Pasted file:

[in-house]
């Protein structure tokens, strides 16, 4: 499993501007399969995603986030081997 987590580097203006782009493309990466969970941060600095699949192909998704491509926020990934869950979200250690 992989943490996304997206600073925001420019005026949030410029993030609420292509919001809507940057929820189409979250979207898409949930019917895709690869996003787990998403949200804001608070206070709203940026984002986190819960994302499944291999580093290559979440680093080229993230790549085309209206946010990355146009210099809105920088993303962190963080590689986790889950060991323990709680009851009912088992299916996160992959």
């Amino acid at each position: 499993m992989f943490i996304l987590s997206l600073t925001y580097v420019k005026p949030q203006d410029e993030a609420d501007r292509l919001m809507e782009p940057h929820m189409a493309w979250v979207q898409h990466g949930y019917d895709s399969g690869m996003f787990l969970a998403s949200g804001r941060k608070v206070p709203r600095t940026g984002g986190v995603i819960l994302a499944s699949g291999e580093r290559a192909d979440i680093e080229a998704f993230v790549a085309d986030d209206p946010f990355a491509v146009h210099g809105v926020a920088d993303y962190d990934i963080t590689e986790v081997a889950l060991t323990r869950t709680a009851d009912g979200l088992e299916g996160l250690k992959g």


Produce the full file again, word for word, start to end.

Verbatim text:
[in-house]
């Protein structure tokens, strides 16, 4: 499993501007399969995603986030081997 987590580097203006782009493309990466969970941060600095699949192909998704491509926020990934869950979200250690 992989943490996304997206600073925001420019005026949030410029993030609420292509919001809507940057929820189409979250979207898409949930019917895709690869996003787990998403949200804001608070206070709203940026984002986190819960994302499944291999580093290559979440680093080229993230790549085309209206946010990355146009210099809105920088993303962190963080590689986790889950060991323990709680009851009912088992299916996160992959």
């Amino acid at each position: 499993m992989f943490i996304l987590s997206l600073t925001y580097v420019k005026p949030q203006d410029e993030a609420d501007r292509l919001m809507e782009p940057h929820m189409a493309w979250v979207q898409h990466g949930y019917d895709s399969g690869m996003f787990l969970a998403s949200g804001r941060k608070v206070p709203r600095t940026g984002g986190v995603i819960l994302a499944s699949g291999e580093r290559a192909d979440i680093e080229a998704f993230v790549a085309d986030d209206p946010f990355a491509v146009h210099g809105v926020a920088d993303y962190d990934i963080t590689e986790v081997a889950l060991t323990r869950t709680a009851d009912g979200l088992e299916g996160l250690k992959g």